“The product of reasonable hours times a reasonable rate does not end the inquiry. There remain other considerations that may lead the ․ court to adjust the fee upward or downward.” Id. at 434, 103 S.Ct. 1933. Counsel for the prevailing employee should exclude from the fee application hours that are excessive, redundant or otherwise unnecessary, as “[h]ours that are not properly billed to one's client are also not properly billed to one's adversary pursuant to statutory authority.” Id. “Although the lodestar methodology results in a ‘presumptively reasonable fee,’ it is not conclusive in all circumstances ․ (but) a court may not adjust the lodestar based upon factors already included in the lodestar calculation itself because doing so effectively double-counts these factors.” Millea, 658 F.3d at 166-76. Thus, the Court must determine the prevailing hourly rates for the attorneys who represented plaintiff and the number of hours reasonable expended by them.

Courts generally apply the “forum rule” under which the prevailing hourly rate in the community is used to calculate the lodestar. Arbor Hill Concerned Citizens, supra at 190. “A reasonable attorney's fee is one that is adequate to attract competent counsel, but that does not produce windfalls to attorneys.” Blum v. Stenson, 465 U.S. 886, 897, 104 S.Ct. 1541 (citing legislative history). The Court will compare the hourly rate claimed by counsel for the prevailing party to the rate that is customarily charged for similar services by counsel with like experience and skill to assess the reasonableness of the claimed hourly rate. See, Matter of Quill v. Cathedral Corp., 241 A.D.2d 593, 659 N.Y.S.2d 919 (3d Dep't 1997); Miele v. New York State Teamsters Conf. Pension & Ret. Fund, 831 F.2d 407 (2d Cir. 1987). The Court must determine “whether the requested hourly rate is ‘presumptively reasonable’ given the nature of the case and the work performed, the status, experience, and/or expertise of the individuals performing the work, and the prevailing rates of similarly-situated attorneys and the relevant legal community.” R.M. Railcars LLC v. Marcellus Energy Services, LLC, 2015 WL 4508451 (N.D.N.Y. 2015). Thus, the Court may consider the rates awarded in other cases in the relevant jurisdiction (here the Northern District of New York), the rates usually charged by the firm that represented plaintiff here and the Court's own familiarity with the rates prevailing in the locale. Lisa Joslin, Esq., the firm partner who acted as trial counsel and who either conducted or supervised most litigation tasks, seeks compensation at $325 per hour. She averred that she charges private, paying clients between $215 to $350 per hour, depending upon the type of the client and the nature and frequency of the work. The other partners who performed discrete tasks also seek compensation at $325 per hour. Plaintiff's counsel seeks compensation for associate attorney Daniel Jacobs, Esq. at the hourly rate of $200 based upon his admission to practice in 2008 and his focus on employment litigation since 2010. Plaintiff also seeks compensation for former associate attorney Peter Sinclair, Esq. at $200 per hour based upon his 2010 admission to practice. Defendant objects to the rates claimed by plaintiff and submits that the rates for firm partners should be set at $210 per hour (rather than $325 per hour) and associates' rates set at $150 per hour (rather than $200 per hour).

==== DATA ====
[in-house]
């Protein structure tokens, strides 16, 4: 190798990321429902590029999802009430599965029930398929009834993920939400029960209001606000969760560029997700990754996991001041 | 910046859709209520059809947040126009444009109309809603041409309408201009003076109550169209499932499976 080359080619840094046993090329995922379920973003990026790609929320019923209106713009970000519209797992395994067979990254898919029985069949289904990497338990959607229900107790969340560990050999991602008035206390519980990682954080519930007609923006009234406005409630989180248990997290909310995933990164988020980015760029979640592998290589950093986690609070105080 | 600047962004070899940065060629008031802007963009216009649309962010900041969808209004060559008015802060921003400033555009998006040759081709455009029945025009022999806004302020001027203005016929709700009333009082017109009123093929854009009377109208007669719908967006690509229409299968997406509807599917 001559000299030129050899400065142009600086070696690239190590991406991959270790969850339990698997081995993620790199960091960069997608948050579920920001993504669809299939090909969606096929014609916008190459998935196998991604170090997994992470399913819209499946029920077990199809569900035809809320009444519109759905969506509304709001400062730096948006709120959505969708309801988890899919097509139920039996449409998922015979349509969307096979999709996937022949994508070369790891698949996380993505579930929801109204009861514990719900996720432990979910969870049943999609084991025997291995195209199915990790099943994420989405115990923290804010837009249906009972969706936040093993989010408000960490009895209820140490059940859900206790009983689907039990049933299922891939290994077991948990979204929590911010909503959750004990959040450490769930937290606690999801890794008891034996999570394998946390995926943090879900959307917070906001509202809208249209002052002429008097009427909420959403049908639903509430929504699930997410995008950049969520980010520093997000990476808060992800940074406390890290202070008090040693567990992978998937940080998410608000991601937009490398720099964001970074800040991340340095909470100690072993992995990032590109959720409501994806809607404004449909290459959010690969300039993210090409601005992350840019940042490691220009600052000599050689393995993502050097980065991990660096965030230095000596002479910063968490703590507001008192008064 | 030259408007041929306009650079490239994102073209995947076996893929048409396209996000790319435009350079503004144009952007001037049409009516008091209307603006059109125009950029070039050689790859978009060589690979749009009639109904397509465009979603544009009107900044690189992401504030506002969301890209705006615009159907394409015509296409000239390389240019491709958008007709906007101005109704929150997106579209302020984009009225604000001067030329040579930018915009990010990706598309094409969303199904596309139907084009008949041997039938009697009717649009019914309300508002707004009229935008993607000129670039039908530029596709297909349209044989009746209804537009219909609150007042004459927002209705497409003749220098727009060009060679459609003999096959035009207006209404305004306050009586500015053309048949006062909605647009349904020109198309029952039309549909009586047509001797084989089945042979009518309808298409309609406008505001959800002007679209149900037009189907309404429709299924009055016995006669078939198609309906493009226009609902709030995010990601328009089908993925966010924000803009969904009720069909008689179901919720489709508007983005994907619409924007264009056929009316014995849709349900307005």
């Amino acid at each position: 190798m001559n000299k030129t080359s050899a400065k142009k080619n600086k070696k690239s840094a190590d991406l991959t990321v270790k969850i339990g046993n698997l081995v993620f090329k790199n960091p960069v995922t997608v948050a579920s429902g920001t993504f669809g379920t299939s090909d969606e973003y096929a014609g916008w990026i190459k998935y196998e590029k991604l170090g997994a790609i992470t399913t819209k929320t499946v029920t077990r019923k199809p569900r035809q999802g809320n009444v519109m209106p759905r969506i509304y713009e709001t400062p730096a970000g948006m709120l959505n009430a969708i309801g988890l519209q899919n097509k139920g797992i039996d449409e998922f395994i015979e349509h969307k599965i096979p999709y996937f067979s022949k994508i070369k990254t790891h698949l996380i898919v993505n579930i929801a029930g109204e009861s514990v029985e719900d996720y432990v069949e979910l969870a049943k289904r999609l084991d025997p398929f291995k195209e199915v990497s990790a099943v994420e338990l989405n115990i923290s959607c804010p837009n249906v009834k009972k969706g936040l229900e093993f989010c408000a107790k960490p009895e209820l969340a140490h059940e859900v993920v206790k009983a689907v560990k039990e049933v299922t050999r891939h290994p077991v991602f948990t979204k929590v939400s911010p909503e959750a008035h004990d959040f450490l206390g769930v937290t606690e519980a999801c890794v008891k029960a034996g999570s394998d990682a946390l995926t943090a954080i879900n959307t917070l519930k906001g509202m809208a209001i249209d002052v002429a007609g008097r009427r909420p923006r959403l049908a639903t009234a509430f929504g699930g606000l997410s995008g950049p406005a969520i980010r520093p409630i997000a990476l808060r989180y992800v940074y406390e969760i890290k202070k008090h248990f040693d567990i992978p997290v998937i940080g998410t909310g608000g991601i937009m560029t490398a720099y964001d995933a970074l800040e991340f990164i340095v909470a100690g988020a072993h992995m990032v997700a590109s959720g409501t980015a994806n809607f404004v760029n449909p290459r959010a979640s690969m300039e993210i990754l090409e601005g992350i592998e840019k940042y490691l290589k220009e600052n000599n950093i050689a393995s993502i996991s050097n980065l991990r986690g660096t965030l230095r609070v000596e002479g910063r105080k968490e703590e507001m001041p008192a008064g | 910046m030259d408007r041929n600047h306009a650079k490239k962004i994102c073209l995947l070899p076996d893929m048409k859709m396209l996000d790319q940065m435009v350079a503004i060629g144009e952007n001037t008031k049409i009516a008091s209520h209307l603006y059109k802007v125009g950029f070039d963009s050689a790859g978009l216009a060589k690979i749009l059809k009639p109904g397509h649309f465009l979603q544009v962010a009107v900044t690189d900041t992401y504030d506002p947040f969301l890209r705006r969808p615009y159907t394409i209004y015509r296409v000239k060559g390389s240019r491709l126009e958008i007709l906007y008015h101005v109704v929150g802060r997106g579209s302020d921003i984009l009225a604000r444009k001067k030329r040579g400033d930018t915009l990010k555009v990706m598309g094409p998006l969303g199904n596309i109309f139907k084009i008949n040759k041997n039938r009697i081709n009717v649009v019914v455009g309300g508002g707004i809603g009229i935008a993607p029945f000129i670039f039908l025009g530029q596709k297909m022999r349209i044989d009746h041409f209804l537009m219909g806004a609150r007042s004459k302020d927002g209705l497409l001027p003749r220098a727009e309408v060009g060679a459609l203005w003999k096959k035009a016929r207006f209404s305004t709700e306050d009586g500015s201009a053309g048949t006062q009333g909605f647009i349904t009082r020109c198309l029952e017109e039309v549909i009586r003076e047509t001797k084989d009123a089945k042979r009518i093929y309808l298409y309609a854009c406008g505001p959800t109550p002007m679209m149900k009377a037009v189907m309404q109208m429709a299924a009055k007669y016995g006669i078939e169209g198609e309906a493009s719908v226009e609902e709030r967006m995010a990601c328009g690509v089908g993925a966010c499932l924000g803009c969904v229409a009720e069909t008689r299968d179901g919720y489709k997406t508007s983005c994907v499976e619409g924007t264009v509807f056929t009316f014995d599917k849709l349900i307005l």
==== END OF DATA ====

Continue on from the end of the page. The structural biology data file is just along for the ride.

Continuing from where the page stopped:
The parties cite various recent cases to support their respective arguments concerning the prevailing rates in the Northern District. However, defendant's reliance on cases involving consumer debt collection litigation is misplaced, as such cases are distinct from litigation of wage cases under Labor Law Article 6 in terms of complexity, availability of qualified counsel, the time and labor required, the preclusion of counsel from working on other cases, the actual rates charged to private clients, and the awards in similar cases. Plaintiff's counsel has submitted evidence that the partners who worked on this matter are among the most experienced and skilled employee-side employment litigators in the district, that the case involved much labor (though the legal issues were not novel), the time required for discovery and trial necessarily limited the availability of one partner to work on other matters, and that the firm undertook to represent plaintiff on a contingency-fee basis. Based upon consideration of the cases cited by the parties within the Northern District of New York, the Court finds that compensation of Ms. Joslin and other firm partners at $275 per hour and associates at $190 per hour is commensurate with the hourly rates that have been approved recently by other courts in the jurisdiction involving analogous litigation. See R.M. Railcars, LLC. v. Marcellus Energy Services, LLC, 2015 WL 4508451, *6 (N.D.N.Y. 2015); Curves International Inc. v. Nash, 2013 WL 3872832, *5 (N.D.N.Y. 2013). In deciding upon these rates, the Court notes that while plaintiff submitted affidavits from respected disinterested counsel attesting to current market rates, the record is bereft of any evidence that other courts in the Northern District (or the Third Department) have specifically approved the higher rates sought by plaintiff's firm in similar labor law litigation. Additionally, other than providing the range of hourly rates charged to the firm's paying clients, the record does not detail the rates charged to clients for employment law matters specifically, such that the Court cannot ascertain whether the instant litigation is more like the legal work for which clients willingly pay $350 or more analogous to the lower $210 rate billed to paying clients.